Goal setting is one of the most important, yet tricky aspects of training.
Our team believes that goals are secondary to developing habits and systems that you can do day in and day out. We call this an exercise habit and it is a critical aspect of becoming an exerciser. However, goals can help to shape your training, increase motivation, and improve decision-making during the course of workouts.
When you are returning from an injury or dealing with a particularly irritating pain, we believe your goal is very specific.
You need to exercise without your body feeling terrible.
While this sounds obvious, one of the most common training mistakes our coaches see clients make is too much focus on performance while ignoring a recurring injury or pain. If you have pain during your running, biking, lifting, etc., you will not achieve performance goals.
We strongly believe there are 4 goals during activity progression at Smith Performance Center. (Activity Progression is a standard phase of our process at SPC that targets individuals first starting exercising, progressing their activity after an injury, or those who have had difficulty with staying injury-free).
The 4 Primary Goals In Strength Training When Struggling With An Injury or Pain
The 4 primary goals in strength training when you are struggling with pain or coming from an injury are simple:
- No pain during a workout or a workout cycle
- Normal functional movements without dysfunction or pain
- Improve contributing factors
- Increased confidence in your body
Let’s examine each of these goals.
No pain during a workout or a workout cycle
While this seems obvious, this goal is the one most individuals do not consider when starting to exercise.
Here is the truth – it is not obvious. When you start an exercise routine, you have a vision of lifting weights that challenge your muscles. You picture yourself sweating and working hard during a cardio session. You imagine the burn that signifies progress.
You think this because of the principle of overload, which is the basis for all well-developed programs that promise improved function and strength.
But if you are coming back from an injury or keep having pain, this mindset will cause you to fail.
Pain and injury are the number one cause of individuals stopping exercise. If you do not address that your body is not tolerating your workouts, you will quit doing the exercise. It is that simple. The number one goal for exercisers coming back from an injury or struggling with recurring pain is pain free workouts.
We call this the rehab standard.
The rehab standard means that you focus on tissue capacity first and your exercise capacity second. During the rehab standard, we use tools to help progress your tissue capacity. Our team does not give up on anyone. We are fine with multiple setbacks. And we understand the frustration as most of us struggled through this same issue.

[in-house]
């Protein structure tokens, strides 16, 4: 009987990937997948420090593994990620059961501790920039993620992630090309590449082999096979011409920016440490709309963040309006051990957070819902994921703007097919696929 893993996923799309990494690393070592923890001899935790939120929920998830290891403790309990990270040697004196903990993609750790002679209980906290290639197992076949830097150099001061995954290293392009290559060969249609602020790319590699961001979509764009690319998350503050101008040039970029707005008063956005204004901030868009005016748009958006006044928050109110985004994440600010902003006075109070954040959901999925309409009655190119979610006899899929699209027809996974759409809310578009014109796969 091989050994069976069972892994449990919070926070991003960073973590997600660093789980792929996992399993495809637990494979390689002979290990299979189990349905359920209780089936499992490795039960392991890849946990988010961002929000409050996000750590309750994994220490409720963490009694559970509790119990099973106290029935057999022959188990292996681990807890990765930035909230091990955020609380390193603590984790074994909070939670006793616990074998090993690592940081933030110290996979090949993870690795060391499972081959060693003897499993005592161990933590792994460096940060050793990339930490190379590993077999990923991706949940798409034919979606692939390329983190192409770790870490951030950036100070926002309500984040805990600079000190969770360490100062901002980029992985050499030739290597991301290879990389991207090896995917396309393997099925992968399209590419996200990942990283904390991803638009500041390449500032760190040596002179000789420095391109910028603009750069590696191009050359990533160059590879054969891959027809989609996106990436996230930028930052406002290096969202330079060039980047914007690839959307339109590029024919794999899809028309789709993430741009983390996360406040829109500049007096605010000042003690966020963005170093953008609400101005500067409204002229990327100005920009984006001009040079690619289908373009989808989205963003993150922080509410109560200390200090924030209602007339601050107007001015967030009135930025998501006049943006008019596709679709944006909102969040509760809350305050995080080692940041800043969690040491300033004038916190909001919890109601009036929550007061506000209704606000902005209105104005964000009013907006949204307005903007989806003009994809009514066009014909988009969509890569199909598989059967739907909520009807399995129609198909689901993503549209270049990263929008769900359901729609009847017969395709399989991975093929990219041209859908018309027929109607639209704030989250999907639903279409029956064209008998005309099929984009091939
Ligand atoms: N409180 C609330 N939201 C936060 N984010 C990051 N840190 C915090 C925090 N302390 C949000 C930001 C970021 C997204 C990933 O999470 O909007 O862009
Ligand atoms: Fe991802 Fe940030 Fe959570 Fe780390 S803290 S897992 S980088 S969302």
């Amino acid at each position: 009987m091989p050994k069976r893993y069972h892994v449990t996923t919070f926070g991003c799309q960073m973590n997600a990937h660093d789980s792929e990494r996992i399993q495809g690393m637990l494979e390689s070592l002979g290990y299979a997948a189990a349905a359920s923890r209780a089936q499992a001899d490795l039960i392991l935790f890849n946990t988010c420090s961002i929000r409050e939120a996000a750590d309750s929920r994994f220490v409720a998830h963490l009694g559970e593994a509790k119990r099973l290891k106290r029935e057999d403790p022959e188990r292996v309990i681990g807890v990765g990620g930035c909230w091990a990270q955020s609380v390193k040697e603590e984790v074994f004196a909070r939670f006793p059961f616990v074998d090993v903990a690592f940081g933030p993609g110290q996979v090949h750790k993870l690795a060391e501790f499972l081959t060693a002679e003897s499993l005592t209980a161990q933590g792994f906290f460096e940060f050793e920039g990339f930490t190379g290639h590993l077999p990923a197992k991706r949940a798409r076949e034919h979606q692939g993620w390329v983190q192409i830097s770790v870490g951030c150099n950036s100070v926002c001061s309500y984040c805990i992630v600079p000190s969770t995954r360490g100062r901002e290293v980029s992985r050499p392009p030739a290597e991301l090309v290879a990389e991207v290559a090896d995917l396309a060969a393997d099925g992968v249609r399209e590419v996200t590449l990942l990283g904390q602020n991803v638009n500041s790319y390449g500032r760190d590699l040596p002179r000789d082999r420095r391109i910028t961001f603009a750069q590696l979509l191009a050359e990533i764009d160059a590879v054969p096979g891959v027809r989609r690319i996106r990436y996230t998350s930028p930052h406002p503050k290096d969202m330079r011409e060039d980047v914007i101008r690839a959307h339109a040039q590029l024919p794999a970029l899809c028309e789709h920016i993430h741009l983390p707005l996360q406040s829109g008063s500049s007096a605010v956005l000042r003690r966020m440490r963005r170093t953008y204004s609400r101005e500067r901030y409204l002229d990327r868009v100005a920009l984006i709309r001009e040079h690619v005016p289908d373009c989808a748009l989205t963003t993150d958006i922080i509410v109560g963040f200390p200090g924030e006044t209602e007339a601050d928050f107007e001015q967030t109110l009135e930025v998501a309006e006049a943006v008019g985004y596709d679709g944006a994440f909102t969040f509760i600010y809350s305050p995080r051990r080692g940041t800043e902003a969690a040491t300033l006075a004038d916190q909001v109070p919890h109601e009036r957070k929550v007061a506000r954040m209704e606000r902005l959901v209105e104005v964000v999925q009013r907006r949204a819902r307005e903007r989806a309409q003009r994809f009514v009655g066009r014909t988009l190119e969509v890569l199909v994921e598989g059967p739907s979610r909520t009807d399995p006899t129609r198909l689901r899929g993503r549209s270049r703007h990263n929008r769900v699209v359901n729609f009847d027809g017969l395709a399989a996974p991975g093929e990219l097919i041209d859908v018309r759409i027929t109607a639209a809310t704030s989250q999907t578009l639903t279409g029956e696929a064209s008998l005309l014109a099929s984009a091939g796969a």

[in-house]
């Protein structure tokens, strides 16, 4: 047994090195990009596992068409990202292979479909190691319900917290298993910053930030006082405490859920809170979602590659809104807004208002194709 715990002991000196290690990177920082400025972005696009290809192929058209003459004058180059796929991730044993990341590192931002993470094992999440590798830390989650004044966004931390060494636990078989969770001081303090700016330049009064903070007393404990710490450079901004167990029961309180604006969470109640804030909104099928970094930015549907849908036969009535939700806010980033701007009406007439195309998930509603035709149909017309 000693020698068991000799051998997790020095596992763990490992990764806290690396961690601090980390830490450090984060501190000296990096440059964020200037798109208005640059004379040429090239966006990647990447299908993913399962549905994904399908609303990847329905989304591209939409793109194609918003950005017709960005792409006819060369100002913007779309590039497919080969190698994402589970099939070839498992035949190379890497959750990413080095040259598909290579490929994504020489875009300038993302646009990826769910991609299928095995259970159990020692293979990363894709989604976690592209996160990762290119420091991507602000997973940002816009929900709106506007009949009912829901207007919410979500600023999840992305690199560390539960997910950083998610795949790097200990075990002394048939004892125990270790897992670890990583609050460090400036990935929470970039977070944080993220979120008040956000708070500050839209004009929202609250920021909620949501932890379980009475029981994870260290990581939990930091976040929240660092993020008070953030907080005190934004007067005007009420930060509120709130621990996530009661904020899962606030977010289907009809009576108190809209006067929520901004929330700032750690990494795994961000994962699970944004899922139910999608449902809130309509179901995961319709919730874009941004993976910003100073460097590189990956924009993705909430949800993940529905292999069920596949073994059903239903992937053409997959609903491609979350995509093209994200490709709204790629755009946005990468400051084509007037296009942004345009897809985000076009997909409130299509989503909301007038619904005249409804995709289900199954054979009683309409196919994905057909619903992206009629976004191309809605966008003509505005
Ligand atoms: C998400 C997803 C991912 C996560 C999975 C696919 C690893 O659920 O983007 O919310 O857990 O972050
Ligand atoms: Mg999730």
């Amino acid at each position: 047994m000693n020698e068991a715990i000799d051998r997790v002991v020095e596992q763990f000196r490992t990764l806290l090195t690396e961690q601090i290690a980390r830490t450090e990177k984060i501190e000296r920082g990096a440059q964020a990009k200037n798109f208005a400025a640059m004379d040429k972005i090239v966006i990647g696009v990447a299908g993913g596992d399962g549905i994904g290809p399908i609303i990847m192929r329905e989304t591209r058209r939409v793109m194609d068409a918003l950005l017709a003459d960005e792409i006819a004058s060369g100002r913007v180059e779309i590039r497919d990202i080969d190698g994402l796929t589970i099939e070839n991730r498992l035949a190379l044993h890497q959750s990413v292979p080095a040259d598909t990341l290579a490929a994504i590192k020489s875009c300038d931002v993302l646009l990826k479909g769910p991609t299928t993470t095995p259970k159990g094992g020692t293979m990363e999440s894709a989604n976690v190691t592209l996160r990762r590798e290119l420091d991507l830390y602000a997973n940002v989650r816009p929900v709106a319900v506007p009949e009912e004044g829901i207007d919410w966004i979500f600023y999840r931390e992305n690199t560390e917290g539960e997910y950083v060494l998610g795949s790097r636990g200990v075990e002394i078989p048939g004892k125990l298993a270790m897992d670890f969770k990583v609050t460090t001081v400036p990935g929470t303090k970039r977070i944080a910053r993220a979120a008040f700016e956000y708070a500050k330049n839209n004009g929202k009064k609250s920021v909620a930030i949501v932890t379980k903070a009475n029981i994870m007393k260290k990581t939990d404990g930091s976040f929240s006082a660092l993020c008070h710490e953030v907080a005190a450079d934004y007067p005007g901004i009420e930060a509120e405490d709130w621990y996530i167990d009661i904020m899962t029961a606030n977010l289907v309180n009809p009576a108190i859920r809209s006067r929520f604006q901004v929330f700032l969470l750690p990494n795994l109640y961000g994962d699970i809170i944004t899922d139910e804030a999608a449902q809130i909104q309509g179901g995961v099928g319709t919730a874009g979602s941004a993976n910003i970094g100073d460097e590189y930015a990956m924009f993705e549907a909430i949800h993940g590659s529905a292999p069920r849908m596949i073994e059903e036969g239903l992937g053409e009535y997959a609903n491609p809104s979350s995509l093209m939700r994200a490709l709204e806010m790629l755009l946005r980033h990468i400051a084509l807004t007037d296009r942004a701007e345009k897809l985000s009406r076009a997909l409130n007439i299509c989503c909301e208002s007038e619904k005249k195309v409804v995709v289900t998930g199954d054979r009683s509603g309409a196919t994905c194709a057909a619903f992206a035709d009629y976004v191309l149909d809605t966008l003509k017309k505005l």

But if you set a performance goal like running a faster marathon or lifting more weight but cannot workout without pain, then you will most likely fail.
Focus on the feeling great with exercise first.
Normal functional movements without dysfunction or pain
During our movement assessment, we focus on 6 functional movements that form the basis for all human movement.
If you cannot perform these movements at a high level without compensation then you will struggle to improve your fitness, perform poorly during normal activity, and limit your futute progress When you are coming back from an injury or dealing with recurring pain, these movements must be well tolerated.
Our team used to make the mistake of avoiding painful movements.
We realized that this led to fake improvement.
Avoidance is not a solution if the movement is integral to everything you do in your normal routine. You need to master these movements and feel great. Once you do that, we can expand the modifiable variables (read more about modifiable variables in our article “The 5 Common Modifiable Variables For Programming A Great Workout and Program – Smith Performance Center” and “The 4 Unique Training Variables Used By Our Team To Improve Workout Success“) in your program and target performance goals.
Improve contributing factors
A contributing factor is something that causes you to have your original injury or pain.
The list of contributing factors is large. It can be poor muscle strength. It can be muscle inhibition. You may have a balance problem or be visually dominant so as soon as your eyes are closed, you fall over. Some of these factors will improve as you go through our program, but sometimes they do not. If that happens, then you must target this and make it a goal during your workouts or home plan.
One of the primary contributing factors we address is movement performance, which we already mentioned above.
This can be addressed with support programs and monitoring.
Increased confidence in your body
Pain and injury can rock your confidence.
Sometimes this causes you to actually fear movement. This is called kinesiophobia and it is a real problem. You are prone to this if you have had the problem come on randomly, repeatedly, and severely. There are also body areas that are prone to this like the low back, knee, shoulder, and neck. If you are someone who reached down for a pencil and experienced a massive disc herniation which led you to lie on the ground for hours because you could not stand up, its not surprising that movement is scary as hell.
Here the idea is to have success over and over again while gradually expanding the demands on your body.
Goals matter – process matters more
We want you to be successful.
This means that your focus needs to be on the right goal. The goal when you first start to exercise is to feel great and progress your movement competence and confidence.
Once you have success in this arena, you can focus on performance.